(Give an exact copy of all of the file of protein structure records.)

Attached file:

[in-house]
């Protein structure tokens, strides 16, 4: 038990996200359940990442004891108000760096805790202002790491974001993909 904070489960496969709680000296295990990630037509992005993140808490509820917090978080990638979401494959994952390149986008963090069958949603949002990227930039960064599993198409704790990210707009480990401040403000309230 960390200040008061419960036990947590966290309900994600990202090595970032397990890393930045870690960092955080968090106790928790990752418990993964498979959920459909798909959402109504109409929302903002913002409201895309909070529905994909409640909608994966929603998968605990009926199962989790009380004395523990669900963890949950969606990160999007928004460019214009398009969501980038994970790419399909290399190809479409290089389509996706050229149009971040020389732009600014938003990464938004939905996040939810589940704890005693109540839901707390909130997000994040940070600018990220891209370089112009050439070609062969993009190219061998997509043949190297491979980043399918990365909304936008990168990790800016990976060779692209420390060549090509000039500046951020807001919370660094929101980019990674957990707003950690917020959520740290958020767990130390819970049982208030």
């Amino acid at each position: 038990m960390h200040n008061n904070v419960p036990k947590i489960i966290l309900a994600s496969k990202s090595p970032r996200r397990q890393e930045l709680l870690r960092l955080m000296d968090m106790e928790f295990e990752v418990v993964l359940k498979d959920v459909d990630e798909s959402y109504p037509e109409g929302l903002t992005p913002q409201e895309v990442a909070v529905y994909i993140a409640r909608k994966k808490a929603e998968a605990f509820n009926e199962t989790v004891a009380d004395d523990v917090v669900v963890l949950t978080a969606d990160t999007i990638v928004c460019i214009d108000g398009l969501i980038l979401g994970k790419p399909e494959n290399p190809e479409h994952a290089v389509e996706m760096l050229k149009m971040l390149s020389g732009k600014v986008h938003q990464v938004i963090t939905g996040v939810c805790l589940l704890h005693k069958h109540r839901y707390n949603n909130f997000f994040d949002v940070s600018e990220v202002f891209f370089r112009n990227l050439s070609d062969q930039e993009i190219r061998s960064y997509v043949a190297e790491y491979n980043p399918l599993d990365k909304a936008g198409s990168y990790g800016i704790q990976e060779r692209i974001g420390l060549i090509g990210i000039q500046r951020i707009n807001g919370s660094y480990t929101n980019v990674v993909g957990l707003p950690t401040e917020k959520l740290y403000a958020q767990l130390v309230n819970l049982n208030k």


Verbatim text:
[in-house]
């Protein structure tokens, strides 16, 4: 038990996200359940990442004891108000760096805790202002790491974001993909 904070489960496969709680000296295990990630037509992005993140808490509820917090978080990638979401494959994952390149986008963090069958949603949002990227930039960064599993198409704790990210707009480990401040403000309230 960390200040008061419960036990947590966290309900994600990202090595970032397990890393930045870690960092955080968090106790928790990752418990993964498979959920459909798909959402109504109409929302903002913002409201895309909070529905994909409640909608994966929603998968605990009926199962989790009380004395523990669900963890949950969606990160999007928004460019214009398009969501980038994970790419399909290399190809479409290089389509996706050229149009971040020389732009600014938003990464938004939905996040939810589940704890005693109540839901707390909130997000994040940070600018990220891209370089112009050439070609062969993009190219061998997509043949190297491979980043399918990365909304936008990168990790800016990976060779692209420390060549090509000039500046951020807001919370660094929101980019990674957990707003950690917020959520740290958020767990130390819970049982208030």
């Amino acid at each position: 038990m960390h200040n008061n904070v419960p036990k947590i489960i966290l309900a994600s496969k990202s090595p970032r996200r397990q890393e930045l709680l870690r960092l955080m000296d968090m106790e928790f295990e990752v418990v993964l359940k498979d959920v459909d990630e798909s959402y109504p037509e109409g929302l903002t992005p913002q409201e895309v990442a909070v529905y994909i993140a409640r909608k994966k808490a929603e998968a605990f509820n009926e199962t989790v004891a009380d004395d523990v917090v669900v963890l949950t978080a969606d990160t999007i990638v928004c460019i214009d108000g398009l969501i980038l979401g994970k790419p399909e494959n290399p190809e479409h994952a290089v389509e996706m760096l050229k149009m971040l390149s020389g732009k600014v986008h938003q990464v938004i963090t939905g996040v939810c805790l589940l704890h005693k069958h109540r839901y707390n949603n909130f997000f994040d949002v940070s600018e990220v202002f891209f370089r112009n990227l050439s070609d062969q930039e993009i190219r061998s960064y997509v043949a190297e790491y491979n980043p399918l599993d990365k909304a936008g198409s990168y990790g800016i704790q990976e060779r692209i974001g420390l060549i090509g990210i000039q500046r951020i707009n807001g919370s660094y480990t929101n980019v990674v993909g957990l707003p950690t401040e917020k959520l740290y403000a958020q767990l130390v309230n819970l049982n208030k």